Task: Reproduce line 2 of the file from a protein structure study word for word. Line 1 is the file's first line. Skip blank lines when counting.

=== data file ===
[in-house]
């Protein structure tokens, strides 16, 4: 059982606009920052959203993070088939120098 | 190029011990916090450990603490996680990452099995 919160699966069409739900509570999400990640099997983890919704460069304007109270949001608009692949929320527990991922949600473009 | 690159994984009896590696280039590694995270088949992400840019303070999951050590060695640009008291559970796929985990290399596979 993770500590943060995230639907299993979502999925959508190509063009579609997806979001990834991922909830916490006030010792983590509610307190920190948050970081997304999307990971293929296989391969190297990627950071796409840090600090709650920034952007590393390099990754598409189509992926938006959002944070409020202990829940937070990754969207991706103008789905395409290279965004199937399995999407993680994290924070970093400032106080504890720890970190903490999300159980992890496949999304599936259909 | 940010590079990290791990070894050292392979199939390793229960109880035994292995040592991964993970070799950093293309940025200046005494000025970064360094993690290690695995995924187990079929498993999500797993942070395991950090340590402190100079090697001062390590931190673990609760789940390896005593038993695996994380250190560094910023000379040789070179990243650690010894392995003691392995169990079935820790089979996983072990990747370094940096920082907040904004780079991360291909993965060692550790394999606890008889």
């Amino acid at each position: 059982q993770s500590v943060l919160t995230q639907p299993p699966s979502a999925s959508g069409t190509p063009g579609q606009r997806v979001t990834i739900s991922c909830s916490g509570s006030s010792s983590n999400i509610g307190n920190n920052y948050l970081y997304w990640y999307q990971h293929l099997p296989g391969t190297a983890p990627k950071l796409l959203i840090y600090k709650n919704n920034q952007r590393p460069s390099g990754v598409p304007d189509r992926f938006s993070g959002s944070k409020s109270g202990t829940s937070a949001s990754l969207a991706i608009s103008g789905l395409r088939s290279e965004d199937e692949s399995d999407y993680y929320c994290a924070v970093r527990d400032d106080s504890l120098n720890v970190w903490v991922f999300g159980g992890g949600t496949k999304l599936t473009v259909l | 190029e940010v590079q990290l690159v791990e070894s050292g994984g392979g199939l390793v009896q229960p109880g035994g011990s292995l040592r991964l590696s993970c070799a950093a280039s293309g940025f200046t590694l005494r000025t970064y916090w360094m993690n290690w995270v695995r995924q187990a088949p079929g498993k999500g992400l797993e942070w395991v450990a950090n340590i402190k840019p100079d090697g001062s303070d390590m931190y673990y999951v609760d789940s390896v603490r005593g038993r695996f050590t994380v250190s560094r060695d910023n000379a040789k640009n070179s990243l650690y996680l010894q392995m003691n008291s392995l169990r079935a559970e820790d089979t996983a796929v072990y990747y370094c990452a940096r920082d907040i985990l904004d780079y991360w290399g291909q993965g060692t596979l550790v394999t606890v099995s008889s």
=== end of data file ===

């Protein structure tokens, strides 16, 4: 059982606009920052959203993070088939120098 | 190029011990916090450990603490996680990452099995 919160699966069409739900509570999400990640099997983890919704460069304007109270949001608009692949929320527990991922949600473009 | 690159994984009896590696280039590694995270088949992400840019303070999951050590060695640009008291559970796929985990290399596979 993770500590943060995230639907299993979502999925959508190509063009579609997806979001990834991922909830916490006030010792983590509610307190920190948050970081997304999307990971293929296989391969190297990627950071796409840090600090709650920034952007590393390099990754598409189509992926938006959002944070409020202990829940937070990754969207991706103008789905395409290279965004199937399995999407993680994290924070970093400032106080504890720890970190903490999300159980992890496949999304599936259909 | 940010590079990290791990070894050292392979199939390793229960109880035994292995040592991964993970070799950093293309940025200046005494000025970064360094993690290690695995995924187990079929498993999500797993942070395991950090340590402190100079090697001062390590931190673990609760789940390896005593038993695996994380250190560094910023000379040789070179990243650690010894392995003691392995169990079935820790089979996983072990990747370094940096920082907040904004780079991360291909993965060692550790394999606890008889």